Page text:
Once we got on Hwy 39, the headwinds weren’t that much of an issue. We could concentrate on climbing, which is really what we’re here for. At 7 am, it is a bit crisp and just barely requires a light jacket. However, the sun came out pretty early. I didn’t want to stop either, and lose my momentum. One thing I did notice though, is there was plenty of bathroom stops along the highway. So I didn’t have to worry about finding a bush somewhere.
The pace leading out was not the usual pace I’m used to when I ride with Ramon, or Chris … I was in the middle of the pack, climbing-wise. However, perhaps it’s because Ron and Ken were pacing themselves. This is 6000 feet up … straight up, after all.
Heading out, my Garmin kept turning itself off … oops … low battery … damn. I guess I’m going to have to ride this the old fashioned way … by feel.
Previously, when I climb Hwy 39, I usually hang a right on East Fork Road. Usually it’s because I am on my way to either Glendora Mountain Road or Mt. Baldy. So this is the first time I’ll climb beyond East Fork Road … I’ve always heard about this climb, but never really did it.
As Ron Hansen says, past East Fork Road is where the real climbing, or the fun begins. Translation … hard climbing. By this time, the sun was out in force, and it was gorgeous. How can anyone look at this and not want to live in California?
As we got to steeper climbs, I ended up in the back again. My shoulder blade started getting stiff at this point, making my climbing a little weaker. Since I didn’t have my Garmin to rely on, I had no idea how far we had come, or how far we have to go.
Halfway up the climb, we get to the Hwy 39 Road Close sign. This was a nice break from the climb, and gave us an opportunity for a little bit of rest, at least. What’s nice here is we have the whole road to ourself till we get to Hwy 2, at least.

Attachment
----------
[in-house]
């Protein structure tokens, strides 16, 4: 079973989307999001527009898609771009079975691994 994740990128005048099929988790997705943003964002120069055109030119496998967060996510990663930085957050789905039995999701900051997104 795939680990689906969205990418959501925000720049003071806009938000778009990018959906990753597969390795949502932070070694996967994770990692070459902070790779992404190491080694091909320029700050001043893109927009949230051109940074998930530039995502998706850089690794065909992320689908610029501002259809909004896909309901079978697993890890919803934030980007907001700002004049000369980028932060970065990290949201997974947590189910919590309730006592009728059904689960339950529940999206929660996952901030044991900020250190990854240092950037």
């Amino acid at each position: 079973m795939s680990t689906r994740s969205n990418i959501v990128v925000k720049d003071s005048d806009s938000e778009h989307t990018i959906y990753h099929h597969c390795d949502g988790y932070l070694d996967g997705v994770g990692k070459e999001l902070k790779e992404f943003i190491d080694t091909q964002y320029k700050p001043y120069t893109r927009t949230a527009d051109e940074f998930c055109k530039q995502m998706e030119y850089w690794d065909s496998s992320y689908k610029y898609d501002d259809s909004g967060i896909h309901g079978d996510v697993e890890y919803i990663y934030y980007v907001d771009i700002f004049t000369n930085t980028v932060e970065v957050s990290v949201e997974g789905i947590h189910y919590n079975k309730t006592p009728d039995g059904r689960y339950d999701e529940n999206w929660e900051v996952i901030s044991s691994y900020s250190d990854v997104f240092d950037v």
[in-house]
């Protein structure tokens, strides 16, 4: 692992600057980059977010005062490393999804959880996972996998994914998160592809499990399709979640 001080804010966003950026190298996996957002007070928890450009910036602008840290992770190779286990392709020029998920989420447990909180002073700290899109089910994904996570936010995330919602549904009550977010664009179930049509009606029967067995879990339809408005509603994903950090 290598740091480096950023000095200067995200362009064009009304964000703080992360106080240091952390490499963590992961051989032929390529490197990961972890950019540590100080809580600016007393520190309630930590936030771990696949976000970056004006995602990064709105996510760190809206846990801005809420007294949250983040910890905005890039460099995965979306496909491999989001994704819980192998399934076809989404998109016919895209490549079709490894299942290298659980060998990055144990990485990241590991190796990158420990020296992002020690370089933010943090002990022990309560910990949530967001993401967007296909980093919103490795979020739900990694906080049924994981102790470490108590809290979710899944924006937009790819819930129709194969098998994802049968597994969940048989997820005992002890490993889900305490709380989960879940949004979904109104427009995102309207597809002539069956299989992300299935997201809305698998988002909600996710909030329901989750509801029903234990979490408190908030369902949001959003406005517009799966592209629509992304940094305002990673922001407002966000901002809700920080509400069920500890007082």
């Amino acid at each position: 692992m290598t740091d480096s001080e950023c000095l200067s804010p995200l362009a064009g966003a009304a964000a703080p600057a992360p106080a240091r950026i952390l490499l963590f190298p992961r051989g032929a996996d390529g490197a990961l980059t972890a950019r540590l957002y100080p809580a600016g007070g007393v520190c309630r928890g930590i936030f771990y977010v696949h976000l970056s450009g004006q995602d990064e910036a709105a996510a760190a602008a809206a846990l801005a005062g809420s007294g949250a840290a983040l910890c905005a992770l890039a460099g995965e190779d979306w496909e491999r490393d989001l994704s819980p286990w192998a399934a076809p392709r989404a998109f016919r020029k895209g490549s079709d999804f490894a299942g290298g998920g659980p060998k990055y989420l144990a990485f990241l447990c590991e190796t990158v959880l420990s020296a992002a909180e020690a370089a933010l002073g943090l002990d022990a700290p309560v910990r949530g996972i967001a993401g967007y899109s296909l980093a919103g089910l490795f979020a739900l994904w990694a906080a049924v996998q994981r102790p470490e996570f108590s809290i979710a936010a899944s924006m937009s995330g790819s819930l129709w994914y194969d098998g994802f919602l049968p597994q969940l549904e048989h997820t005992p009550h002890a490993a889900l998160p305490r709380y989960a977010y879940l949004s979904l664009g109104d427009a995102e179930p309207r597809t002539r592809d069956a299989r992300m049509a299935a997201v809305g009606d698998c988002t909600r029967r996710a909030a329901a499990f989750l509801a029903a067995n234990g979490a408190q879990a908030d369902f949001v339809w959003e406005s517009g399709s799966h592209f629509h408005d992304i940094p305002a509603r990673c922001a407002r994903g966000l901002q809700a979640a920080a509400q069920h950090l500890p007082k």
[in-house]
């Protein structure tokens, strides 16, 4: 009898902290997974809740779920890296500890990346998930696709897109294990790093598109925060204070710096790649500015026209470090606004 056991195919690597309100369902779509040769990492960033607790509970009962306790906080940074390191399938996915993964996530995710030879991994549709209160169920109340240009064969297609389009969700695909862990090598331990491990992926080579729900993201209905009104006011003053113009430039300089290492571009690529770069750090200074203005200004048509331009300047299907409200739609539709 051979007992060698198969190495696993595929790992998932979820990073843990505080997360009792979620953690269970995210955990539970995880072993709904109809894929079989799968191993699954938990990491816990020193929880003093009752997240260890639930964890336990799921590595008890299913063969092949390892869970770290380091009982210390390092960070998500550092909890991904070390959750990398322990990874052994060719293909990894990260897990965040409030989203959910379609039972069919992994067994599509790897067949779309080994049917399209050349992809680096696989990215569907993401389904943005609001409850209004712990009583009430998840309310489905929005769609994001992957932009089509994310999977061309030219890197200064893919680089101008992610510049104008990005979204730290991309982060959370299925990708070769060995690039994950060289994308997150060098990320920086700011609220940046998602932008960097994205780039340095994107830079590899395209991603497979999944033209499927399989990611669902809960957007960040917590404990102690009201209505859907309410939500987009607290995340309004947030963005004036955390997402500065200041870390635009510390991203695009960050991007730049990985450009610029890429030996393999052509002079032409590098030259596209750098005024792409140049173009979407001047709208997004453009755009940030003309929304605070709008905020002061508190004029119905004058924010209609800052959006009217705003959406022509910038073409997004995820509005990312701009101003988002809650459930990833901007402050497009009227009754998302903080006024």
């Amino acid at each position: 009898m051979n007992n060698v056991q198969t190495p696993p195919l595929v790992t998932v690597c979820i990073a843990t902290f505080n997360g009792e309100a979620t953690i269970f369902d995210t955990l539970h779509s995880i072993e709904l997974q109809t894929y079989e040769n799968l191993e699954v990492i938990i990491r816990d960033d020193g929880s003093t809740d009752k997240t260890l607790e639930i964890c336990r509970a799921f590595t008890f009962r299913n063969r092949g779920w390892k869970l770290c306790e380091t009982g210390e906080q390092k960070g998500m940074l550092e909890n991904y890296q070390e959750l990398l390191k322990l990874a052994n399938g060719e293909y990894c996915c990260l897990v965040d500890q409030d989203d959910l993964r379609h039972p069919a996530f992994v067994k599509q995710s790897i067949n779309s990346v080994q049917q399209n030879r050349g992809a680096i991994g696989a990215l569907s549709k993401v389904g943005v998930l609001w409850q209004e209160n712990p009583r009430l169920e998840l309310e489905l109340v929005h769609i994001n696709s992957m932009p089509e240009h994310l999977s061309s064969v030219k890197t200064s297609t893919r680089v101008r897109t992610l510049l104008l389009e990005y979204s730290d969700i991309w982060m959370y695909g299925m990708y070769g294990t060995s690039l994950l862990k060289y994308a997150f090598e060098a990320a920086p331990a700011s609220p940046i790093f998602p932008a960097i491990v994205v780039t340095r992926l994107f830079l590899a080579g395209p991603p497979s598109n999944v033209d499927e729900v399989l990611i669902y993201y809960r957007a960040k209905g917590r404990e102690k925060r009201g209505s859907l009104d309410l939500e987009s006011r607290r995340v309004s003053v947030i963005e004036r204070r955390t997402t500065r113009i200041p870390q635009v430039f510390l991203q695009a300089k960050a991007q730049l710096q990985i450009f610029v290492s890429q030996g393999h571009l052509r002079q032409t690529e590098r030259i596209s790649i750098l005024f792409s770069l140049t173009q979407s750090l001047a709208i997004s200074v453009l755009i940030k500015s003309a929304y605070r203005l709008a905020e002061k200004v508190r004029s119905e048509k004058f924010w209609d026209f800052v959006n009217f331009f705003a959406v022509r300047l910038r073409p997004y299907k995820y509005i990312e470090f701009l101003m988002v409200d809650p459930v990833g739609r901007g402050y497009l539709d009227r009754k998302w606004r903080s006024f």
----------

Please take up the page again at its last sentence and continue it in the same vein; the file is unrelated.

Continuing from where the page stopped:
Here’s something you don’t see everyday … even on a bike ride. Here was this guy, in ski boots, carrying his skis, with the ultimate intentions of skiing. I mean, he’s in his ski boots. Later on, when I was descending, I saw him hovering around the Crystal Lake turnoff (which is closed by the way … weird).
Anyhow, the climbing continued, and it would just be continuing, at about a 5-8% grade for about 30 miles. We had done about 20 miles already, and this is where fatigue started to settle in. Before this, the longest sustained mountain climb I did was Mt. Hamilton, which was 20 miles … but we definitely surpassed this.
This is definitely a ride that categorizes as HTFU … but one thing that kept me going is the amazing scenery, mixed in with an almost perfect weather day. We got to a point eventually where we passed some black ice. Funny how a harmless little wet patch of road can cause such horror in a cyclist. I could tell, as I rolled over that wet patch, I felt my wheel slip, but luckily it wasn’t too bad, and I did not end up on the ground.
I was really struggling at this point, but I wanted to go as far as I could possibly go. My shoulders, back, knee … were all screaming out in pain. Unfortunately, I forgot my Ibuprofen and my electrolyte pills, so I couldn’t replenish myself. All I had were clif bars, perpetuem, and water, and I was constantly going through those. I got to one point where I just had to throw in the towel. I saw one more climb, and that was it. I was really bummed, as I did not want to “give up”, but I just could not take any more of it. Later on, I found out from Ken that I had < 1 mile before the top. I kind of figured that, but I just didn’t have it in me.
So I turned back, and was descending really slow, especially with that patch of black ice. Plus, it’s another opportunity to enjoy the scenery. However, it was not all completely downhill. The section below East Fork Road had some uphill pitches, and after climbing 6000+ feet climbing, my legs were definitely feeling it.
One oddity .. the original ridewithgps plot showed 57 miles, and 8100 feet climbing. Not sure about that, since the peak of the climb was at 6670 feet. I’d be fine with 55 miles, and 7000 feet. Great day for a ride.